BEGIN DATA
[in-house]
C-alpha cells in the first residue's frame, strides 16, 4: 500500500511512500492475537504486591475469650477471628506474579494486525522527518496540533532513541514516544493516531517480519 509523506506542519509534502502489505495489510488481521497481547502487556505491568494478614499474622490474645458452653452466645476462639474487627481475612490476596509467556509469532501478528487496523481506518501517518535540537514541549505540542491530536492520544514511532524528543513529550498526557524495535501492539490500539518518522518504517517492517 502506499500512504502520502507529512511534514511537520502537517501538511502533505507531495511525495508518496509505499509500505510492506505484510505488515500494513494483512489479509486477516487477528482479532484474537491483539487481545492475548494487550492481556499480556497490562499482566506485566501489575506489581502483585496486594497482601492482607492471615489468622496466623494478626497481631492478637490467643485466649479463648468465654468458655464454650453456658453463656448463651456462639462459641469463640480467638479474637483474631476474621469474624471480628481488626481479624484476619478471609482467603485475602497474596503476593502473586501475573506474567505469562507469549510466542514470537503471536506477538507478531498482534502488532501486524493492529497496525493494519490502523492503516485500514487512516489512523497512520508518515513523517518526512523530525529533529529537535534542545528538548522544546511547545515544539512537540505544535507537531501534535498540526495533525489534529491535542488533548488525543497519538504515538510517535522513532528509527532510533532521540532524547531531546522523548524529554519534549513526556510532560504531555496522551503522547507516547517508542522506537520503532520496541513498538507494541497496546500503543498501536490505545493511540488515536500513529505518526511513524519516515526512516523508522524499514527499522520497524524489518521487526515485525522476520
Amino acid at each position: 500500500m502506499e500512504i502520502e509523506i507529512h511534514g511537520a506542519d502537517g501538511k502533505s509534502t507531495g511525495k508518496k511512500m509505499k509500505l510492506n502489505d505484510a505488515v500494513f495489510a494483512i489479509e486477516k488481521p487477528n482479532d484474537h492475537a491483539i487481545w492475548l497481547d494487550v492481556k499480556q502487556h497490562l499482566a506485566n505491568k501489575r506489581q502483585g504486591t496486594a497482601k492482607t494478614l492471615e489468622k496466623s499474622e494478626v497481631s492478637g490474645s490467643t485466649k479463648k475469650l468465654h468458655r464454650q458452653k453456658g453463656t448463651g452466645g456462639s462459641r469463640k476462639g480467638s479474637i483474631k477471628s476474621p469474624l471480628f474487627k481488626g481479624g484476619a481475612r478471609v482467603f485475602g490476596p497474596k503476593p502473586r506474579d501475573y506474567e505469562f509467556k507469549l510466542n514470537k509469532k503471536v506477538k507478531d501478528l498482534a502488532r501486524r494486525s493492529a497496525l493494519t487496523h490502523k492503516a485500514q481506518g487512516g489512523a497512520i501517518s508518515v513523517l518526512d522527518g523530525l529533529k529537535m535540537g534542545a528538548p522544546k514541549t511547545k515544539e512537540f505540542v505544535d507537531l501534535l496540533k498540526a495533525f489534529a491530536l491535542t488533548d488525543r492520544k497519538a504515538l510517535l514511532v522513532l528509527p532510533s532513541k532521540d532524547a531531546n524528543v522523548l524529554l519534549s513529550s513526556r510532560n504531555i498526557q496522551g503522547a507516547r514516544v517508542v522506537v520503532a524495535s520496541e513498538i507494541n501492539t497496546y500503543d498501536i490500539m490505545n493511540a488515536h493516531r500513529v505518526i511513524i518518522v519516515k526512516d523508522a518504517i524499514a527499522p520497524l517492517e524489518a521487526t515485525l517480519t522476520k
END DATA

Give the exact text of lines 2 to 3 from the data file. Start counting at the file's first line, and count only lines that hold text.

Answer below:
C-alpha cells in the first residue's frame, strides 16, 4: 500500500511512500492475537504486591475469650477471628506474579494486525522527518496540533532513541514516544493516531517480519 509523506506542519509534502502489505495489510488481521497481547502487556505491568494478614499474622490474645458452653452466645476462639474487627481475612490476596509467556509469532501478528487496523481506518501517518535540537514541549505540542491530536492520544514511532524528543513529550498526557524495535501492539490500539518518522518504517517492517 502506499500512504502520502507529512511534514511537520502537517501538511502533505507531495511525495508518496509505499509500505510492506505484510505488515500494513494483512489479509486477516487477528482479532484474537491483539487481545492475548494487550492481556499480556497490562499482566506485566501489575506489581502483585496486594497482601492482607492471615489468622496466623494478626497481631492478637490467643485466649479463648468465654468458655464454650453456658453463656448463651456462639462459641469463640480467638479474637483474631476474621469474624471480628481488626481479624484476619478471609482467603485475602497474596503476593502473586501475573506474567505469562507469549510466542514470537503471536506477538507478531498482534502488532501486524493492529497496525493494519490502523492503516485500514487512516489512523497512520508518515513523517518526512523530525529533529529537535534542545528538548522544546511547545515544539512537540505544535507537531501534535498540526495533525489534529491535542488533548488525543497519538504515538510517535522513532528509527532510533532521540532524547531531546522523548524529554519534549513526556510532560504531555496522551503522547507516547517508542522506537520503532520496541513498538507494541497496546500503543498501536490505545493511540488515536500513529505518526511513524519516515526512516523508522524499514527499522520497524524489518521487526515485525522476520
Amino acid at each position: 500500500m502506499e500512504i502520502e509523506i507529512h511534514g511537520a506542519d502537517g501538511k502533505s509534502t507531495g511525495k508518496k511512500m509505499k509500505l510492506n502489505d505484510a505488515v500494513f495489510a494483512i489479509e486477516k488481521p487477528n482479532d484474537h492475537a491483539i487481545w492475548l497481547d494487550v492481556k499480556q502487556h497490562l499482566a506485566n505491568k501489575r506489581q502483585g504486591t496486594a497482601k492482607t494478614l492471615e489468622k496466623s499474622e494478626v497481631s492478637g490474645s490467643t485466649k479463648k475469650l468465654h468458655r464454650q458452653k453456658g453463656t448463651g452466645g456462639s462459641r469463640k476462639g480467638s479474637i483474631k477471628s476474621p469474624l471480628f474487627k481488626g481479624g484476619a481475612r478471609v482467603f485475602g490476596p497474596k503476593p502473586r506474579d501475573y506474567e505469562f509467556k507469549l510466542n514470537k509469532k503471536v506477538k507478531d501478528l498482534a502488532r501486524r494486525s493492529a497496525l493494519t487496523h490502523k492503516a485500514q481506518g487512516g489512523a497512520i501517518s508518515v513523517l518526512d522527518g523530525l529533529k529537535m535540537g534542545a528538548p522544546k514541549t511547545k515544539e512537540f505540542v505544535d507537531l501534535l496540533k498540526a495533525f489534529a491530536l491535542t488533548d488525543r492520544k497519538a504515538l510517535l514511532v522513532l528509527p532510533s532513541k532521540d532524547a531531546n524528543v522523548l524529554l519534549s513529550s513526556r510532560n504531555i498526557q496522551g503522547a507516547r514516544v517508542v522506537v520503532a524495535s520496541e513498538i507494541n501492539t497496546y500503543d498501536i490500539m490505545n493511540a488515536h493516531r500513529v505518526i511513524i518518522v519516515k526512516d523508522a518504517i524499514a527499522p520497524l517492517e524489518a521487526t515485525l517480519t522476520k